Now available in ebook!
ALL OF US AT THE SAME TIME
is now available in ebook format for the Amazon Kindle
, for the Nook
, and from Kobo Books
The entire book has been removed from my website, but please try Chapter 1, below.
ALL OF US AT THE SAME TIME ©Jo Dereske 2014
After the decisions had been finalized and we began clearing out the house, stripping it of its memories, silencing its echoes, and leaving only ghosts to ramble the empty rooms, my brother Ray found the diary.
The discovery of a diary was akin to a plot contrivance in a fiction novel. What would we find next, a faded hand-drawn map with a red X marking treasure buried in the cornfield? Hoards of hundred-dollar bills tied with old shoelaces? A decomposing body in the basement?
I had heard Ray bumping and dragging boxes in the attic above my head for the past hour. He’d tackled wading through stashes of receipts, legal forms, and tax returns that dated back at least forty years, filling cardboard boxes and stacking one box atop another to maneuver down the narrow stairs – actually a slanted ladder – and to the pit behind the barn for burning.
Forgetting his six-foot five-inch frame and the low-ceilinged attic, my brother had risen and cracked his shoulder against an open rafter, jostling loose a leather-covered volume from above the beam. It thumped to the wooden floor at his feet.
I worked downstairs in the kitchen, sorting dishware into grocery store boxes I’d marked with crayon: DONATIONS, CONSIGNMENTS, AUCTION SALE. There was so much. An appraiser had already inventoried and crated up the Royal Winton china, the Limoges and blue flow plates, the mantel clocks and rarer pieces of German porcelain. Kitchen drawers had yet to be tackled, closets still stood closed and untouched. The best of the antique furniture – the Arts and Crafts pieces: the Stickley table, a Roycroft chair, an Eastlake dresser and the Tiffany lamp – had been delivered to an antique auction house in Indiana. In the living room only the old sofa stood against a wall. A Gingko-patterned rug pocked with black holes from fireplace embers still covered the oak floor in front of the fireplace. The beds had been stripped.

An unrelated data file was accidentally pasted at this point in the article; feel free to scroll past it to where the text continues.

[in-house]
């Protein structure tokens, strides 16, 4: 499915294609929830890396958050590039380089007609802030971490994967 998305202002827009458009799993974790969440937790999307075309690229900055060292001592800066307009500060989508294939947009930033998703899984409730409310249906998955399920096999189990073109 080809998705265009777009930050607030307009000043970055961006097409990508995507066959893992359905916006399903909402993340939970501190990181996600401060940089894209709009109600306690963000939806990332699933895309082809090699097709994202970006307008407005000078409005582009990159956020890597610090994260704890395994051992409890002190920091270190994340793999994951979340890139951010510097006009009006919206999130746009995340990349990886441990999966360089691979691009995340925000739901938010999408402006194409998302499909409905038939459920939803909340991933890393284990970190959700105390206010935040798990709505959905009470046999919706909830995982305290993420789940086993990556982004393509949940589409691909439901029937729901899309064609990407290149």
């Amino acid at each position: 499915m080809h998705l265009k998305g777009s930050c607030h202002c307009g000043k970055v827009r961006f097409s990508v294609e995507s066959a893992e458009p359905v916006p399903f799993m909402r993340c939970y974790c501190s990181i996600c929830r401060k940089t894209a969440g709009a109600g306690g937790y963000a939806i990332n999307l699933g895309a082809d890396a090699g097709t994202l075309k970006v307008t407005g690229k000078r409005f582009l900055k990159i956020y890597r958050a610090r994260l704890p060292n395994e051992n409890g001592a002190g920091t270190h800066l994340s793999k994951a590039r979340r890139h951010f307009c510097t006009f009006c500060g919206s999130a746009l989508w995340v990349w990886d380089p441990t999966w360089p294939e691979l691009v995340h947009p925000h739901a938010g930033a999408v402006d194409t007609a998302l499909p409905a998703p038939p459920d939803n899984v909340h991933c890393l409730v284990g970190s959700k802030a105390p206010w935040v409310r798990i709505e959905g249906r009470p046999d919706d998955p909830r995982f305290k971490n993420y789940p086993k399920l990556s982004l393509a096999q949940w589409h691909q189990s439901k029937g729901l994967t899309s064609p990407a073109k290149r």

Lights blazed inside at ten in the morning because outside, cold rain steadily fell. From somewhere water dripped in a monotonous cadence. The house already had that indefinable abandoned smell. Not of decay or rot, but of absence: no baking or washing or freshly brewed coffee. No showers or alarm clocks or radio voices.
“Take a look at this,” Ray said as he entered the kitchen. Gray cobwebs were tangled in his hair, his forearms smeared with dust.
I wiped my hands on a cotton dish towel and took the small bulging book. Its embossed cover was frayed along the edges, a thread of loose stitching dangled from the spine. A leather strap and a tarnished lock with a small round button, the same as a diary I’d received on my twelfth birthday barely held the gilt-edged pages together. The golden words A Line a Day scrolled across the cover above art-deco embossing.
“Is there a key?” I asked my brother, holding the book gently in both hands.
“It’s not locked.”
It wasn’t. I sat on the taped box marked CONSIGNMENT and thumbed the little button to the left. The covers leapt apart, crammed so tightly with inserts that the binding had sprung. I gently fanned the pages: browned newspaper clippings, poems, dried flowers and butterfly wings, photos, notes in English and Lithuanian, were wedged between the sheets. And on every page: Aunt Louise’s distinctive handwriting.
I spoke the obvious. “She kept a diary. Did you read it?”
“Only the first page. That was enough.”
I turned to the inside front cover and read, “In case of death: To be destroyed or to be read by Wm. L.”
“I knew that wouldn't bother you,” Ray said.
William L. was Bill, our Aunt Louise’s mysterious first husband who’d died young. I’d seen a few old photos: dapper and slender, mustachioed, rumored to have been the black sheep of a wealthy Dutch family. “A lot of flash,” our father had commented in an amused voice.
An envelope slipped from the diary and wafted to the floor, creased and browned, one end torn open and folded over to protect what was inside. I shook it and detected the whisper of movement. Inside was a handful of dried seeds, golden-fringed and weightless. On the envelope’s front, Louise had written: "Coral ivy. They only grow in tropical climates. A little frost and they will perish – like me."
The leather volume held five years of Aunt Louise’s life, from 1929-1933, written during her tumultuous twenties, years of the Depression and Prohibition when she’d lived in Chicago before returning to rural Michigan.
Some pages she’d filled with dense, cramped handwriting that spilled into margins and crowded other entries, some dates were blank, others held only a succinct line or two. Most intriguing, lines here and there had been rendered in code, a series of numbers, letters, symbols, and vague references. Small sections had been scissored out, leaving slashing tracks of ink along the excised edges.
I kept the diary, nosy and eager to meet the young Louise. Over the following months, I tip-toed my way through the minefield of her youth. Most of her encryptions I was able to cipher out, others I inferred from content, still others eluded me. My brother declined to read any of the diary entries in any form. “I’ll just remember her the way I knew her,” he said.
In a way, after reading the diaries, what was most surprising was how little she had actually changed in the intervening decades.